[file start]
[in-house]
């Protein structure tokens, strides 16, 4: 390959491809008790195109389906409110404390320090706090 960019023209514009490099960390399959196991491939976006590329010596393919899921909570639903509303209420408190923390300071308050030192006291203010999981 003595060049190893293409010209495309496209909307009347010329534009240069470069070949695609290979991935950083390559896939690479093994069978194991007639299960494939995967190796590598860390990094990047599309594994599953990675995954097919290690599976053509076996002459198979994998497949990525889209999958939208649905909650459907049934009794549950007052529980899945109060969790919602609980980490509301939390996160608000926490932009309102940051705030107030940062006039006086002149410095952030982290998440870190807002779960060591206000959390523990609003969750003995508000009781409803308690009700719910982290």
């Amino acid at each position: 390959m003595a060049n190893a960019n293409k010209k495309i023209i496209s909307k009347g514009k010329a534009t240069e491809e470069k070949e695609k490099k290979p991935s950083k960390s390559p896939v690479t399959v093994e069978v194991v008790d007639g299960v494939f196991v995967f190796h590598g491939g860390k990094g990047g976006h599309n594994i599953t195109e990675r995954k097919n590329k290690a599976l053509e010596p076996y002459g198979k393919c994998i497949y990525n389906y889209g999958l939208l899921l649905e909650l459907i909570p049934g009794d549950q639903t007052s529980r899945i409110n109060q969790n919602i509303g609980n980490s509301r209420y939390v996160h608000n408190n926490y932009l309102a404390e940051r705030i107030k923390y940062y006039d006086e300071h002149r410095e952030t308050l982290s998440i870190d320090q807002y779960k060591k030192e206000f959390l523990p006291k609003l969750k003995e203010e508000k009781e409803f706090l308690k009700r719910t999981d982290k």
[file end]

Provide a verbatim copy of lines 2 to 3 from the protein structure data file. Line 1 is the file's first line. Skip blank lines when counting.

């Protein structure tokens, strides 16, 4: 390959491809008790195109389906409110404390320090706090 960019023209514009490099960390399959196991491939976006590329010596393919899921909570639903509303209420408190923390300071308050030192006291203010999981 003595060049190893293409010209495309496209909307009347010329534009240069470069070949695609290979991935950083390559896939690479093994069978194991007639299960494939995967190796590598860390990094990047599309594994599953990675995954097919290690599976053509076996002459198979994998497949990525889209999958939208649905909650459907049934009794549950007052529980899945109060969790919602609980980490509301939390996160608000926490932009309102940051705030107030940062006039006086002149410095952030982290998440870190807002779960060591206000959390523990609003969750003995508000009781409803308690009700719910982290």
């Amino acid at each position: 390959m003595a060049n190893a960019n293409k010209k495309i023209i496209s909307k009347g514009k010329a534009t240069e491809e470069k070949e695609k490099k290979p991935s950083k960390s390559p896939v690479t399959v093994e069978v194991v008790d007639g299960v494939f196991v995967f190796h590598g491939g860390k990094g990047g976006h599309n594994i599953t195109e990675r995954k097919n590329k290690a599976l053509e010596p076996y002459g198979k393919c994998i497949y990525n389906y889209g999958l939208l899921l649905e909650l459907i909570p049934g009794d549950q639903t007052s529980r899945i409110n109060q969790n919602i509303g609980n980490s509301r209420y939390v996160h608000n408190n926490y932009l309102a404390e940051r705030i107030k923390y940062y006039d006086e300071h002149r410095e952030t308050l982290s998440i870190d320090q807002y779960k060591k030192e206000f959390l523990p006291k609003l969750k003995e203010e508000k009781e409803f706090l308690k009700r719910t999981d982290k």